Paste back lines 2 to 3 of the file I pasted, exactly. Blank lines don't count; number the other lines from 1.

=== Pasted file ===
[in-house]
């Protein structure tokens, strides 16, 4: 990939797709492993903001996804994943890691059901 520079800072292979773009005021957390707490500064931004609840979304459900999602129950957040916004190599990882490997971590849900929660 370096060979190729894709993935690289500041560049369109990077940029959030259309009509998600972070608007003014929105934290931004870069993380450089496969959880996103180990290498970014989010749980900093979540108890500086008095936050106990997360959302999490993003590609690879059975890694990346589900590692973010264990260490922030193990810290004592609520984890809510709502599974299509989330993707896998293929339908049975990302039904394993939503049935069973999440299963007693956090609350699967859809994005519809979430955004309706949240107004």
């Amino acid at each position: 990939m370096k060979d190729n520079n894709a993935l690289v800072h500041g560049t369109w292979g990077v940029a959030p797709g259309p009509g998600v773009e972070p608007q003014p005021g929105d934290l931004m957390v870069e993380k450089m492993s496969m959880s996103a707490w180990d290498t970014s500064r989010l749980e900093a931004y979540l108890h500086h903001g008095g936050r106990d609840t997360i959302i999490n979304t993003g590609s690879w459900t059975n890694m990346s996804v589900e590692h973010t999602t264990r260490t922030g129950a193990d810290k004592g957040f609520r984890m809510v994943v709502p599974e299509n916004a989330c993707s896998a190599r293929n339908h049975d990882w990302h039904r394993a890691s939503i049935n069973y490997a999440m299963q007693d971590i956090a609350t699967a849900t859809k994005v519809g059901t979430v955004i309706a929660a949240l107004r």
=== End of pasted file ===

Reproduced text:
């Protein structure tokens, strides 16, 4: 990939797709492993903001996804994943890691059901 520079800072292979773009005021957390707490500064931004609840979304459900999602129950957040916004190599990882490997971590849900929660 370096060979190729894709993935690289500041560049369109990077940029959030259309009509998600972070608007003014929105934290931004870069993380450089496969959880996103180990290498970014989010749980900093979540108890500086008095936050106990997360959302999490993003590609690879059975890694990346589900590692973010264990260490922030193990810290004592609520984890809510709502599974299509989330993707896998293929339908049975990302039904394993939503049935069973999440299963007693956090609350699967859809994005519809979430955004309706949240107004």
């Amino acid at each position: 990939m370096k060979d190729n520079n894709a993935l690289v800072h500041g560049t369109w292979g990077v940029a959030p797709g259309p009509g998600v773009e972070p608007q003014p005021g929105d934290l931004m957390v870069e993380k450089m492993s496969m959880s996103a707490w180990d290498t970014s500064r989010l749980e900093a931004y979540l108890h500086h903001g008095g936050r106990d609840t997360i959302i999490n979304t993003g590609s690879w459900t059975n890694m990346s996804v589900e590692h973010t999602t264990r260490t922030g129950a193990d810290k004592g957040f609520r984890m809510v994943v709502p599974e299509n916004a989330c993707s896998a190599r293929n339908h049975d990882w990302h039904r394993a890691s939503i049935n069973y490997a999440m299963q007693d971590i956090a609350t699967a849900t859809k994005v519809g059901t979430v955004i309706a929660a949240l107004r």